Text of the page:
It started off innocent enough. A female college student. An alleged gang rape. A magazine journalist trying to do the right thing.
I didn’t read Rolling Stone’s article, “A Rape on Campus,” about an alleged gang rape of a woman named Jackie at a University of Virginia frat house. But for the sake of this commentary, I didn’t have to read it.
All I read was Rolling Stone’s “Note to Our Readers” published on Dec. 5, 2014 — and that was enough.
The note, published by Managing Editor Will Dana, admits Rolling Stone’s failure to properly investigate and verify the woman’s story. It reads, “due to the sensitive nature of Jackie’s story, we decided to honor her request not to contact the man who she claimed orchestrated the attack on her nor any of the men who she claimed participated in the attack for fear of retaliation against her.”
Understandable, right? Maybe for that small, weekly community newspaper, where circulation doesn’t exceed 22,000 and most of its reporting staff are interns or rookies out of college. But for freakin’ Rolling Stone Magazine, which churned out an article generating worldwide headlines and prompting a university investigation … ummm, no.
Here’s the problem with Rolling Stone’s decision.
They let the first rule of good, hard, ethical journalism slide: objectiveness. Which means checking both sides, regardless of your thoughts on the issue’s sensitivity. If your source is a Deep Throat, then you verify facts elsewhere.
This seems cold, but folks, the consequences of failing to conduct yourself in this manner, as a professional journalist, could be far colder … like what happened with Rolling Stone.
Recent reports from The Washington Post and other news outlets have since surfaced, showing “there now appear(s) to be discrepancies in Jackie’s account,” according to Rolling Stone’s note to readers.
Now, is it possible Jackie was sexually assaulted or even raped? Of course. But due to Rolling Stone’s failure to remain objective, and thoroughly verify her account, the magazine just created a greater boundary for any rape victim to cross when convincing the authorities of an attack.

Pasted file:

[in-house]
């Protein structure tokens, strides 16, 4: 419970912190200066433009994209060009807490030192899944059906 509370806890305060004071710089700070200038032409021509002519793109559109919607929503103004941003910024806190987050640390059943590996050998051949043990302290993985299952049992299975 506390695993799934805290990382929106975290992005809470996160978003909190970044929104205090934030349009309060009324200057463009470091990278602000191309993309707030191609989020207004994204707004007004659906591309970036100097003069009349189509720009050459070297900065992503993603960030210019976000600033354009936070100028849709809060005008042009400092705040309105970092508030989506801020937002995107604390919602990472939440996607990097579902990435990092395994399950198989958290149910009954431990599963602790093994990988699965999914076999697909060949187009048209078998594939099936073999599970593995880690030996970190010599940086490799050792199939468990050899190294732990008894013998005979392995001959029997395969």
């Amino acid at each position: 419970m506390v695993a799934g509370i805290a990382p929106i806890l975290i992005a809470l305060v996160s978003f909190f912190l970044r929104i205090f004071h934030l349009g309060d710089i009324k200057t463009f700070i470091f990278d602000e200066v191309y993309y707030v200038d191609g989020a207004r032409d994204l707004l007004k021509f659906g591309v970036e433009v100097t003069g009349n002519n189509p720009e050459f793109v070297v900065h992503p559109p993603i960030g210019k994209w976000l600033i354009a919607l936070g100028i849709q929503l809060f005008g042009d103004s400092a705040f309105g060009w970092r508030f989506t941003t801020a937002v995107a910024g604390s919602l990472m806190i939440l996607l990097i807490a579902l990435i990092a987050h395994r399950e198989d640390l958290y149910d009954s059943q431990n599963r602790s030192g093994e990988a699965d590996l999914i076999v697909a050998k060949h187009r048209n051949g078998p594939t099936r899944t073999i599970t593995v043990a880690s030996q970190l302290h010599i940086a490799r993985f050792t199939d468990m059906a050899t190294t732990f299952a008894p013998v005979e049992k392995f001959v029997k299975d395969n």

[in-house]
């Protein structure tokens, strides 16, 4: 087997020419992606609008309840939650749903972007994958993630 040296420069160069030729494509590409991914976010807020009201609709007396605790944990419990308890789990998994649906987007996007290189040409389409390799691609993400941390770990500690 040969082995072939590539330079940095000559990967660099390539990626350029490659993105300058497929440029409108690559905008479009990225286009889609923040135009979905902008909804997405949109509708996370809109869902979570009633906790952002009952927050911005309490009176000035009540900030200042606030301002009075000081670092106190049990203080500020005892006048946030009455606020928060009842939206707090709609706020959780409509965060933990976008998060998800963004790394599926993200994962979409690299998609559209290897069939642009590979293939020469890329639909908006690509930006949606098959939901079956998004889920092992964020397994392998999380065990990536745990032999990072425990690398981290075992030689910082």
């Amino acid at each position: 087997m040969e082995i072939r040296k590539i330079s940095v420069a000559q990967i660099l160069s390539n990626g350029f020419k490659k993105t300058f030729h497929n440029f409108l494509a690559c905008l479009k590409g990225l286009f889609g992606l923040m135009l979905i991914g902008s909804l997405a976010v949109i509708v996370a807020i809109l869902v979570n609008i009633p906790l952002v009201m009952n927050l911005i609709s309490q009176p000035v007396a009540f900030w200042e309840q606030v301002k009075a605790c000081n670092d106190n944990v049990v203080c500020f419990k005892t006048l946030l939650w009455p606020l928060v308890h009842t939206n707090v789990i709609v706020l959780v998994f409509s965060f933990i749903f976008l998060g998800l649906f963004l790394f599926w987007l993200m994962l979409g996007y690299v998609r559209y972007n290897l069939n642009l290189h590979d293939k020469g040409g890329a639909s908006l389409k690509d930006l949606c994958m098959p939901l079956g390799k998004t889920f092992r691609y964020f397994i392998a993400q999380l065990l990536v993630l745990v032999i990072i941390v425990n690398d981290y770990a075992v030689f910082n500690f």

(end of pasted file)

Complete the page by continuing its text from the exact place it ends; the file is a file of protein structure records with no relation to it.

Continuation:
Perhaps, Rolling Stone should have just stuck to its journalistic guns the first time, and refused to run Jackie’s story unless its reporters could contact the alleged attackers.
And I’m talking from experience.
Eight years ago, when I worked as a newspaper reporter covering education, a group of three girls approached me from a local college. They accused the college of covering up sexual harassment, and sometimes even assault, on a regular basis.
Of course, I took this very seriously, and started looking to interview more sources. However, no one would go on record. Since no one reported anything to police, I couldn’t verify crime reports. Eventually, I told the girls if they refused to cooperate and go on record, no story. They didn’t, and therefore, nothing ever ran.
Which brings to light something else: is this mistake by Rolling Stone representative of what’s happening everywhere to good journalism?
With the rise of social media and the blogosphere, I have seen the decline of traditional journalistic ethics in lieu of special interests and editorialized rants. This isn’t everywhere … yet. But what happens when the lines between propaganda and journalism are blurred? What happens when we can no longer trust that our sources of news are objective, allowing us to decide for ourselves?
Rolling Stone should have never made the decision it did, regardless of its editors’ and/or reporters’ views on the sensitive nature of rape. By giving in to their subjectivity, they negated objectivity, and only further tainted the very issue they were trying to protect.
Shari Lopatin is a professional writer, journalist, and social media strategist who lives in Phoenix, Ariz. She recently finished her first novel and blogs about the lessons she learns while finding a literary agent, among other topics (like this post). Want to follow Shari’s progress toward a book deal? Then join The Readers Club! Sign up here.